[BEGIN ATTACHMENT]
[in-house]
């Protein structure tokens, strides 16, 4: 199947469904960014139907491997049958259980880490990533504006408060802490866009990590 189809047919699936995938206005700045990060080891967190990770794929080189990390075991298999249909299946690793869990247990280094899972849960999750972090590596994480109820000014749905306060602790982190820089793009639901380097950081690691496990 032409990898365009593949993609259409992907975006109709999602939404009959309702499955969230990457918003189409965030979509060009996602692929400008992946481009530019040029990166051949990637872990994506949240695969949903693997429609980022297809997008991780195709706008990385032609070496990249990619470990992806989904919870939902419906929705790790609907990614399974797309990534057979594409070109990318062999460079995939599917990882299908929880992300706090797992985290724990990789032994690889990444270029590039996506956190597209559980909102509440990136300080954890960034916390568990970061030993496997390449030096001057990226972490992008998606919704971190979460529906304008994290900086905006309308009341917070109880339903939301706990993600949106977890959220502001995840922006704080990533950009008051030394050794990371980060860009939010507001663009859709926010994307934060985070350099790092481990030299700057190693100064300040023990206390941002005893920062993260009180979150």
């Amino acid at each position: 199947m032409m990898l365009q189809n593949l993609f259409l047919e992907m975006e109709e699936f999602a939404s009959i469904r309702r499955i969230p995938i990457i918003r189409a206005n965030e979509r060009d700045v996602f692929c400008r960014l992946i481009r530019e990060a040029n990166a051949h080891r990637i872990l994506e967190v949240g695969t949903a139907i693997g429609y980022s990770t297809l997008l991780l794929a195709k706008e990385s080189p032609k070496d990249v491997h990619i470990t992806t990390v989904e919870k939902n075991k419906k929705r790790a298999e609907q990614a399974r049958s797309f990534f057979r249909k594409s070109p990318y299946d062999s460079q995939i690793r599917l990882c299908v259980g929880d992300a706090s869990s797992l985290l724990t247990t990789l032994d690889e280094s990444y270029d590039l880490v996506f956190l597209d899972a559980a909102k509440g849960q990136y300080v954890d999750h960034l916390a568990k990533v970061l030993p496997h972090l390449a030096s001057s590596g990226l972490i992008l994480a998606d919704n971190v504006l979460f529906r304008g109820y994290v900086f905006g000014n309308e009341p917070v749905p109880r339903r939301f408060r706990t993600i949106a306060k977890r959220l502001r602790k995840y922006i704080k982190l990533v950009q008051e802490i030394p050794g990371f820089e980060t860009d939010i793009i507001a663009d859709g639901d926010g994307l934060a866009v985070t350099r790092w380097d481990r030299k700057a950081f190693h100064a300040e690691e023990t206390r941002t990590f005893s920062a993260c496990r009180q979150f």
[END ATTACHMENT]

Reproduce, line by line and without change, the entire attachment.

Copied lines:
[in-house]
């Protein structure tokens, strides 16, 4: 199947469904960014139907491997049958259980880490990533504006408060802490866009990590 189809047919699936995938206005700045990060080891967190990770794929080189990390075991298999249909299946690793869990247990280094899972849960999750972090590596994480109820000014749905306060602790982190820089793009639901380097950081690691496990 032409990898365009593949993609259409992907975006109709999602939404009959309702499955969230990457918003189409965030979509060009996602692929400008992946481009530019040029990166051949990637872990994506949240695969949903693997429609980022297809997008991780195709706008990385032609070496990249990619470990992806989904919870939902419906929705790790609907990614399974797309990534057979594409070109990318062999460079995939599917990882299908929880992300706090797992985290724990990789032994690889990444270029590039996506956190597209559980909102509440990136300080954890960034916390568990970061030993496997390449030096001057990226972490992008998606919704971190979460529906304008994290900086905006309308009341917070109880339903939301706990993600949106977890959220502001995840922006704080990533950009008051030394050794990371980060860009939010507001663009859709926010994307934060985070350099790092481990030299700057190693100064300040023990206390941002005893920062993260009180979150």
């Amino acid at each position: 199947m032409m990898l365009q189809n593949l993609f259409l047919e992907m975006e109709e699936f999602a939404s009959i469904r309702r499955i969230p995938i990457i918003r189409a206005n965030e979509r060009d700045v996602f692929c400008r960014l992946i481009r530019e990060a040029n990166a051949h080891r990637i872990l994506e967190v949240g695969t949903a139907i693997g429609y980022s990770t297809l997008l991780l794929a195709k706008e990385s080189p032609k070496d990249v491997h990619i470990t992806t990390v989904e919870k939902n075991k419906k929705r790790a298999e609907q990614a399974r049958s797309f990534f057979r249909k594409s070109p990318y299946d062999s460079q995939i690793r599917l990882c299908v259980g929880d992300a706090s869990s797992l985290l724990t247990t990789l032994d690889e280094s990444y270029d590039l880490v996506f956190l597209d899972a559980a909102k509440g849960q990136y300080v954890d999750h960034l916390a568990k990533v970061l030993p496997h972090l390449a030096s001057s590596g990226l972490i992008l994480a998606d919704n971190v504006l979460f529906r304008g109820y994290v900086f905006g000014n309308e009341p917070v749905p109880r339903r939301f408060r706990t993600i949106a306060k977890r959220l502001r602790k995840y922006i704080k982190l990533v950009q008051e802490i030394p050794g990371f820089e980060t860009d939010i793009i507001a663009d859709g639901d926010g994307l934060a866009v985070t350099r790092w380097d481990r030299k700057a950081f190693h100064a300040e690691e023990t206390r941002t990590f005893s920062a993260c496990r009180q979150f």